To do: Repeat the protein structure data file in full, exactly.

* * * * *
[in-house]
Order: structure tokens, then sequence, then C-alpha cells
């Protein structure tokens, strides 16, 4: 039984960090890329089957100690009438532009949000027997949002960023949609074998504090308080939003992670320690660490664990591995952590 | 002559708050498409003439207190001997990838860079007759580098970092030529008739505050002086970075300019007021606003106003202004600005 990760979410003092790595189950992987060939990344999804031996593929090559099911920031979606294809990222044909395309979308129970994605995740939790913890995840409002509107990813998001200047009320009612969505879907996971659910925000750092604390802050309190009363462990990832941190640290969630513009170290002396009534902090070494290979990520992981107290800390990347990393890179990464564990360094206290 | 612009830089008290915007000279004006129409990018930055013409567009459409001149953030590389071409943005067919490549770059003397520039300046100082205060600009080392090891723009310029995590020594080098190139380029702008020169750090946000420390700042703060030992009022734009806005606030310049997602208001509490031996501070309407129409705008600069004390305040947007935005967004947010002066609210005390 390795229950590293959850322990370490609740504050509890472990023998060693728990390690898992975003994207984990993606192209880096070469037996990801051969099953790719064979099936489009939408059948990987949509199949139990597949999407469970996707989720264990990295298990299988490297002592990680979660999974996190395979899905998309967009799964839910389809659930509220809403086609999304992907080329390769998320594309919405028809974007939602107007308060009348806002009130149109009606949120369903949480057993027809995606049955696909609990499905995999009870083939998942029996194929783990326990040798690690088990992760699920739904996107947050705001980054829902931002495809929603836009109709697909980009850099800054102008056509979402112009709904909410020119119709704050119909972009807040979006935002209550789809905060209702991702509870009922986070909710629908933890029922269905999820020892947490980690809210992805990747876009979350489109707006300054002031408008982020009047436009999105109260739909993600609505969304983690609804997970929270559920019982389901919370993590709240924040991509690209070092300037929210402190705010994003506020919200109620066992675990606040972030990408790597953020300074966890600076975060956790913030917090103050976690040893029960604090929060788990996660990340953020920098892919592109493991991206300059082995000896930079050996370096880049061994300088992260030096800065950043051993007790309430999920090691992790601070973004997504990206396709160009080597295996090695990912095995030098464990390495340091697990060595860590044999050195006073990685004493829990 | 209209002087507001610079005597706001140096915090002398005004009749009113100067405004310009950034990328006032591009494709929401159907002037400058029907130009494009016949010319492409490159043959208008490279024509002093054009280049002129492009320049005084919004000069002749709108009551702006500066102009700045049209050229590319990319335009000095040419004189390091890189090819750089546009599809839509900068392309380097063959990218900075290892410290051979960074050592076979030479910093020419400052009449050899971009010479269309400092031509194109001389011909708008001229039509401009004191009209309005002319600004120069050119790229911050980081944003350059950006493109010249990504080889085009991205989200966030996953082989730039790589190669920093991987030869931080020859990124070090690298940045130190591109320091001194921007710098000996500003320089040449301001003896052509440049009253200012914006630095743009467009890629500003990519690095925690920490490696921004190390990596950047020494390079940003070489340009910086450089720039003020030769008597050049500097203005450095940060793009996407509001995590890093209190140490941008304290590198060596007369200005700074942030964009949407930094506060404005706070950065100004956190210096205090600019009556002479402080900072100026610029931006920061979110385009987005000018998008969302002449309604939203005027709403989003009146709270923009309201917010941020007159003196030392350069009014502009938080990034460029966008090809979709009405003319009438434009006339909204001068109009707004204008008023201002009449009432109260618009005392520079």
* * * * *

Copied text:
[in-house]
Order: structure tokens, then sequence, then C-alpha cells
């Protein structure tokens, strides 16, 4: 039984960090890329089957100690009438532009949000027997949002960023949609074998504090308080939003992670320690660490664990591995952590 | 002559708050498409003439207190001997990838860079007759580098970092030529008739505050002086970075300019007021606003106003202004600005 990760979410003092790595189950992987060939990344999804031996593929090559099911920031979606294809990222044909395309979308129970994605995740939790913890995840409002509107990813998001200047009320009612969505879907996971659910925000750092604390802050309190009363462990990832941190640290969630513009170290002396009534902090070494290979990520992981107290800390990347990393890179990464564990360094206290 | 612009830089008290915007000279004006129409990018930055013409567009459409001149953030590389071409943005067919490549770059003397520039300046100082205060600009080392090891723009310029995590020594080098190139380029702008020169750090946000420390700042703060030992009022734009806005606030310049997602208001509490031996501070309407129409705008600069004390305040947007935005967004947010002066609210005390 390795229950590293959850322990370490609740504050509890472990023998060693728990390690898992975003994207984990993606192209880096070469037996990801051969099953790719064979099936489009939408059948990987949509199949139990597949999407469970996707989720264990990295298990299988490297002592990680979660999974996190395979899905998309967009799964839910389809659930509220809403086609999304992907080329390769998320594309919405028809974007939602107007308060009348806002009130149109009606949120369903949480057993027809995606049955696909609990499905995999009870083939998942029996194929783990326990040798690690088990992760699920739904996107947050705001980054829902931002495809929603836009109709697909980009850099800054102008056509979402112009709904909410020119119709704050119909972009807040979006935002209550789809905060209702991702509870009922986070909710629908933890029922269905999820020892947490980690809210992805990747876009979350489109707006300054002031408008982020009047436009999105109260739909993600609505969304983690609804997970929270559920019982389901919370993590709240924040991509690209070092300037929210402190705010994003506020919200109620066992675990606040972030990408790597953020300074966890600076975060956790913030917090103050976690040893029960604090929060788990996660990340953020920098892919592109493991991206300059082995000896930079050996370096880049061994300088992260030096800065950043051993007790309430999920090691992790601070973004997504990206396709160009080597295996090695990912095995030098464990390495340091697990060595860590044999050195006073990685004493829990 | 209209002087507001610079005597706001140096915090002398005004009749009113100067405004310009950034990328006032591009494709929401159907002037400058029907130009494009016949010319492409490159043959208008490279024509002093054009280049002129492009320049005084919004000069002749709108009551702006500066102009700045049209050229590319990319335009000095040419004189390091890189090819750089546009599809839509900068392309380097063959990218900075290892410290051979960074050592076979030479910093020419400052009449050899971009010479269309400092031509194109001389011909708008001229039509401009004191009209309005002319600004120069050119790229911050980081944003350059950006493109010249990504080889085009991205989200966030996953082989730039790589190669920093991987030869931080020859990124070090690298940045130190591109320091001194921007710098000996500003320089040449301001003896052509440049009253200012914006630095743009467009890629500003990519690095925690920490490696921004190390990596950047020494390079940003070489340009910086450089720039003020030769008597050049500097203005450095940060793009996407509001995590890093209190140490941008304290590198060596007369200005700074942030964009949407930094506060404005706070950065100004956190210096205090600019009556002479402080900072100026610029931006920061979110385009987005000018998008969302002449309604939203005027709403989003009146709270923009309201917010941020007159003196030392350069009014502009938080990034460029966008090809979709009405003319009438434009006339909204001068109009707004204008008023201002009449009432109260618009005392520079």